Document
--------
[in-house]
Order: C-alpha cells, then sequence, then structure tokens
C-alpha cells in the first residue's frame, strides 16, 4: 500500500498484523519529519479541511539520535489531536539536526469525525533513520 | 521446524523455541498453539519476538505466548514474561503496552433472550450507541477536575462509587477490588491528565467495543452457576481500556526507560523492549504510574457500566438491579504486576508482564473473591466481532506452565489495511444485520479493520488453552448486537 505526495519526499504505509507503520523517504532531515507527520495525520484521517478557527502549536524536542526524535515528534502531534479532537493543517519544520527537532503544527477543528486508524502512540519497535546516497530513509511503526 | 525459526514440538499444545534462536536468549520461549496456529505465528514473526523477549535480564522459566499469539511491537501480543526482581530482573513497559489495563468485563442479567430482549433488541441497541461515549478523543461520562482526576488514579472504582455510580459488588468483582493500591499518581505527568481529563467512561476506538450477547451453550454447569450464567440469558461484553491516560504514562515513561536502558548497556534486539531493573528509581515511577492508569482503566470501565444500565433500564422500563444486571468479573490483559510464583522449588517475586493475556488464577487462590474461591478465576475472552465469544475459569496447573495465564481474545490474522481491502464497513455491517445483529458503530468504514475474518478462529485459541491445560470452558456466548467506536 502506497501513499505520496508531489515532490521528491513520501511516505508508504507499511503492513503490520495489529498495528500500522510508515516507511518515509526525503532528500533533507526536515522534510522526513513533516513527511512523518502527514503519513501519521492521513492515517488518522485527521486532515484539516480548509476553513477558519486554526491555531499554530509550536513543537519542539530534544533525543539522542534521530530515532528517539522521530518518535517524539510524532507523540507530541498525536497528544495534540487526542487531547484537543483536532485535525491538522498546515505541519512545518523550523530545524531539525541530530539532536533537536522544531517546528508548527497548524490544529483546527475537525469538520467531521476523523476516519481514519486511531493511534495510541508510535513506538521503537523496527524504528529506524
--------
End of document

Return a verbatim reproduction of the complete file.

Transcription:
[in-house]
Order: C-alpha cells, then sequence, then structure tokens
C-alpha cells in the first residue's frame, strides 16, 4: 500500500498484523519529519479541511539520535489531536539536526469525525533513520 | 521446524523455541498453539519476538505466548514474561503496552433472550450507541477536575462509587477490588491528565467495543452457576481500556526507560523492549504510574457500566438491579504486576508482564473473591466481532506452565489495511444485520479493520488453552448486537 505526495519526499504505509507503520523517504532531515507527520495525520484521517478557527502549536524536542526524535515528534502531534479532537493543517519544520527537532503544527477543528486508524502512540519497535546516497530513509511503526 | 525459526514440538499444545534462536536468549520461549496456529505465528514473526523477549535480564522459566499469539511491537501480543526482581530482573513497559489495563468485563442479567430482549433488541441497541461515549478523543461520562482526576488514579472504582455510580459488588468483582493500591499518581505527568481529563467512561476506538450477547451453550454447569450464567440469558461484553491516560504514562515513561536502558548497556534486539531493573528509581515511577492508569482503566470501565444500565433500564422500563444486571468479573490483559510464583522449588517475586493475556488464577487462590474461591478465576475472552465469544475459569496447573495465564481474545490474522481491502464497513455491517445483529458503530468504514475474518478462529485459541491445560470452558456466548467506536 502506497501513499505520496508531489515532490521528491513520501511516505508508504507499511503492513503490520495489529498495528500500522510508515516507511518515509526525503532528500533533507526536515522534510522526513513533516513527511512523518502527514503519513501519521492521513492515517488518522485527521486532515484539516480548509476553513477558519486554526491555531499554530509550536513543537519542539530534544533525543539522542534521530530515532528517539522521530518518535517524539510524532507523540507530541498525536497528544495534540487526542487531547484537543483536532485535525491538522498546515505541519512545518523550523530545524531539525541530530539532536533537536522544531517546528508548527497548524490544529483546527475537525469538520467531521476523523476516519481514519486511531493511534495510541508510535513506538521503537523496527524504528529506524